Five years ago, we published a feature on George Trakas’ design for the Newtown Creek Nature Walk, an inspiring waterfront park lining the polluted waterway that separates northwest Brooklyn and western Queens. The nature walk was produced with funds from the City’s Percent for Art program, as part of the substantial public investment in the Newtown Creek Wastewater Treatment Facility. Essential to Trakas’s design is public access to the water as well as seating, signage, and fencing inspired by local history. He is now hard at work on subsequent phases of this ambitious project. And he is only one of many artists who have drawn inspiration from Newtown Creek, from its unique history and ecology, from the scale of its environmental degradation, and from the energy of its activist community.
At the time we published this feature, Urban Omnibus was based at the Old American Can Factory on the banks of another polluted canal, the Gowanus. We covered the range of creative responses to that waterway as well, from design proposals to film screenings to birdhouses, and were consistently interested in the parallels between the Gowanus and Newtown. So we were delighted to learn that the interdisciplinary community culture space, Proteus Gowanus, is hosting an exhibition of 20 collaborative projects in which artists and scientists explore these two environments. Some of Trakas’ original sketches and models are included, alongside the video we produced about his process (embedded below).
The exhibition, Combined Overflow, is curated by UO friends Laura Chipley, Nathan Kensinger, and Sarah Nelson Wright, who originally engaged with both of these sites as artists. According to them, the work presented “demonstrates extraordinary citizen involvement as New York City seeks to remediate these two tidal bodies. … The Gowanus Canal and Newtown Creek share similar histories of industry, pollution and neglect. Both were designated as federal Superfund sites in 2010, and both are currently undergoing remediation, even as new residents are lured to their shorelines. Both have also inspired dedicated communities of artists, innovators and explorers, who have been working to collectively recalibrate these bodies of water as fertile sites of collaboration, invention and public engagement.”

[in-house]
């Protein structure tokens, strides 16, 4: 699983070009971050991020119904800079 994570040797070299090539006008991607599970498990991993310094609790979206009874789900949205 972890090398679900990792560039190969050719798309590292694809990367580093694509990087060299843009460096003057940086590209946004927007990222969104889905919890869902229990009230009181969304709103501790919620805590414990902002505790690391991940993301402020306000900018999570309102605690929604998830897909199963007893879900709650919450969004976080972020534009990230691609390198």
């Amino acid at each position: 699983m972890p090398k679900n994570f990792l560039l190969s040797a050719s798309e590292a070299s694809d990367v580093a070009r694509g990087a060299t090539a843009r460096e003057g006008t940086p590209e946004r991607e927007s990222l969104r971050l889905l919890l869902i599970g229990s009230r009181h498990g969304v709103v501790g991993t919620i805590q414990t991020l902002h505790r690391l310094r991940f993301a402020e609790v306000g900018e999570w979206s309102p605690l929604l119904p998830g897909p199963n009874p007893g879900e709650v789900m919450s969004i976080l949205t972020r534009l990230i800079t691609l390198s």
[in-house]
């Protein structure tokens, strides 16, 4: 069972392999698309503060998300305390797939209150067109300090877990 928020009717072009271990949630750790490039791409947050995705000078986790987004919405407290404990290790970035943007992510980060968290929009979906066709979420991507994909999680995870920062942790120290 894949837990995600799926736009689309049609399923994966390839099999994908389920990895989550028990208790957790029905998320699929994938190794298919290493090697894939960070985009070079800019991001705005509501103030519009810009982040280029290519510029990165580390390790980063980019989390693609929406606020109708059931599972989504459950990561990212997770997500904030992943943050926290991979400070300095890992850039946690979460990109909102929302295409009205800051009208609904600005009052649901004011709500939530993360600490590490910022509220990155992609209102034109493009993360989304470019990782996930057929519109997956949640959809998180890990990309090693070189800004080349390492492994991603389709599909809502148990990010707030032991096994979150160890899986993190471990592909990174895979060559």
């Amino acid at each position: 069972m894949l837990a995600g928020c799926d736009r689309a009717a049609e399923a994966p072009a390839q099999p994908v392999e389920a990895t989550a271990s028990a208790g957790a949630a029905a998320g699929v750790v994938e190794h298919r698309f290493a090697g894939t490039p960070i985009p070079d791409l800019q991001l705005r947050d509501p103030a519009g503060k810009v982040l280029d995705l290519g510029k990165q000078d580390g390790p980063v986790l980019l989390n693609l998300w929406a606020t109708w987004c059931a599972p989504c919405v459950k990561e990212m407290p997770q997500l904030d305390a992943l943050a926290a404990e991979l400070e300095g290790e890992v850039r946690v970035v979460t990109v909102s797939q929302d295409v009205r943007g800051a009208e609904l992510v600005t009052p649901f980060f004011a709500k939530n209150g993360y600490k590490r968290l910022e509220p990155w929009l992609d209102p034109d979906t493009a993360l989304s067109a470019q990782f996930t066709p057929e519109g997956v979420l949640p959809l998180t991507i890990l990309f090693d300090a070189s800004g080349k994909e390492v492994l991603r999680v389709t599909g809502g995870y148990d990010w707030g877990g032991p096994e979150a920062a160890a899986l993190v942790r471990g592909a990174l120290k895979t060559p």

The show is part of a multi-part exhibition exploration of the theme of Water. Earlier incarnations looked at Thirst — which included work on thirsty plants and materials as well as animals and people — and Containment — which included interpretations of reservoirs, floodwalls, bottles, and buckets. Hurry up and check it out. The show closes on May 24th.
On view: April 26th–May 24th, 2014
Located at the corner of Union and Nevins Streets in Brooklyn. The building is next to the Gowanus Canal at the Union Street Bridge. Entrance to the gallery is off Nevins Street: enter through the large black gates, walk down the alleyway to the end, second door on the left. Look for the golden arm above the gallery door.
Gallery Hours: Thursday & Friday, 3–6 pm; Saturday & Sunday, 12–6 pm
Curators: Laura Chipley, Nathan Kensinger, Sarah Nelson Wright
Exhibiting Artists: Wendy Andringa, Liz Barry, Sarah Christman, Willis Elkins, Eymund Diegel, Jose Gaytan, Jan Mun, Leif Percifield, George Trakas, Mitch Waxman, Jenifer Wightman
Exhibiting Groups: Brooklyn Atlantis, The Gowanus Canal Conservancy, The Gowanus Dredgers Canoe Club, The Newtown Creek Alliance, The Newtown Creek Armada, The North Brooklyn Boat Club, Urban Omnibus
The views expressed here are those of the authors only and do not reflect the position of The Architectural League of New York.